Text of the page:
Fifth, a performance-based program would set clear objectives and criteria for cybersecurity measures which would help in the auditing and review process. This would give flexibility to PAEC to set cybersecurity goals for its nuclear facilities. Regular performance evaluation by PNRA would help in addressing any weaknesses in these cybersecurity measures. Evidently, this means that the professional competence of PNRA’s staff should be high enough that they can ensure that all regulatory standards related to cybersecurity are met.
Sixth, a cybersecurity culture influenced by the nuclear security culture would ensure vigilance, raise awareness, and encourage reporting of cyber incidents or any oversights. Cybersecurity culture refers to how an organization’s goals, policies, processes, and leadership influence people’s beliefs and actions towards cybersecurity and determines their response in cybersecurity events. Pakistan may establish a cybersecurity culture by establishing a legal and regulatory framework, setting up dedicated institutions or departments for cybersecurity, conducting trainings of workers, creating awareness about cybersecurity, and increasing transparency of its cybersecurity procedures.
Holistic Approach to Cybersecurity
A holistic approach to cybersecurity of nuclear facilities would entail three overarching measures. First, Pakistan should ensure integration of cybersecurity with physical security, nuclear safety, emergency preparedness, and quality management. This integration means that cyber threat should not be seen in isolation to other threats that may potentially harm the nuclear facilities, workers, and environment. Integration entails a comprehensive response to a broad range of threats. Second, Pakistan should take all necessary legal, regulatory, technical, and procedural measures for cybersecurity. And third, Pakistan should view cybersecurity as an evolving challenge which requires constant vigilance, regular risk assessments, vulnerability assessments, and audits to identify and mitigate cybersecurity risks and threats.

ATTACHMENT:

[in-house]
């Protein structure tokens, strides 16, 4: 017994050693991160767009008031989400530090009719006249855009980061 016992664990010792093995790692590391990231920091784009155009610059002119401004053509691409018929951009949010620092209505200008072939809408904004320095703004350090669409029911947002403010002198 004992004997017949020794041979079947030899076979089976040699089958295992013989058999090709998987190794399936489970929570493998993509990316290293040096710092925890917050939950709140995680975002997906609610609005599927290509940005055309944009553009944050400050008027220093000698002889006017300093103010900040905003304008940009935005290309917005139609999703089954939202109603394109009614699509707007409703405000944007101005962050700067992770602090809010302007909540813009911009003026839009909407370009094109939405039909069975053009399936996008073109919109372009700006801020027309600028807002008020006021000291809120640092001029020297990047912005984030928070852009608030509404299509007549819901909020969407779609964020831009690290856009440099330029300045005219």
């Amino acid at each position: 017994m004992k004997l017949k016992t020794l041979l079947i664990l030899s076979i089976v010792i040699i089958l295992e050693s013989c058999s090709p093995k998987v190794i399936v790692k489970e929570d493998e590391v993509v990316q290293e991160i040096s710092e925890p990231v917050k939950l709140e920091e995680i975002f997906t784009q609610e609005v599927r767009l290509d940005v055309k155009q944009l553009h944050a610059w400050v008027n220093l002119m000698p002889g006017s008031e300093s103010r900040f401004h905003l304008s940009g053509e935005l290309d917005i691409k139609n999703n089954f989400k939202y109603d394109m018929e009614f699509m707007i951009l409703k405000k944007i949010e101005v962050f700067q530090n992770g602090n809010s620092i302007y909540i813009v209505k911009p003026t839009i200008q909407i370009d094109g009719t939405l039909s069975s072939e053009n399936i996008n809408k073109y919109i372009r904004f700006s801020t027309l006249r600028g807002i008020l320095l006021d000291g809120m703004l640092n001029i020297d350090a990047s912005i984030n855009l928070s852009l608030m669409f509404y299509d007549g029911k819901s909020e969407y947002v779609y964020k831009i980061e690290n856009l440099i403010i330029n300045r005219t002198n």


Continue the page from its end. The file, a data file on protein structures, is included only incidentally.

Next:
In addition to setting up a cybersecurity department in each nuclear facility, it would be beneficial to have an overarching management setup at the operator level. For example, PAEC could establish a dedicated cybersecurity department at its headquarters which would layout the measures and procedures for all nuclear facilities and institutions working under PAEC. This would help in research and development of cybersecurity technologies and solutions that are tailored to the specific needs and challenges of nuclear facilities. It will also improve PAEC’s capability to enhance cybersecurity awareness and culture of the nuclear workforce, through training, education, and communication.
A robust and comprehensive cybersecurity framework for nuclear facilities is imperative for Pakistan’s national security, for protection against potential threats, and for ensuring the safe operation of its nuclear facilities. Application of nuclear security principles would make it easier to develop the legal, regulatory, and technical framework to address cyber security of nuclear facilities. Adoption of a holistic approach to cyber security would ensure that the cyber security measures are comprehensive and would protect Pakistan’s nuclear facilities from the ever-evolving cyber threats.
Image 1: Cybercriminal via Flickr
Image 2: IRBM in Pakistan via Wikimedia Commons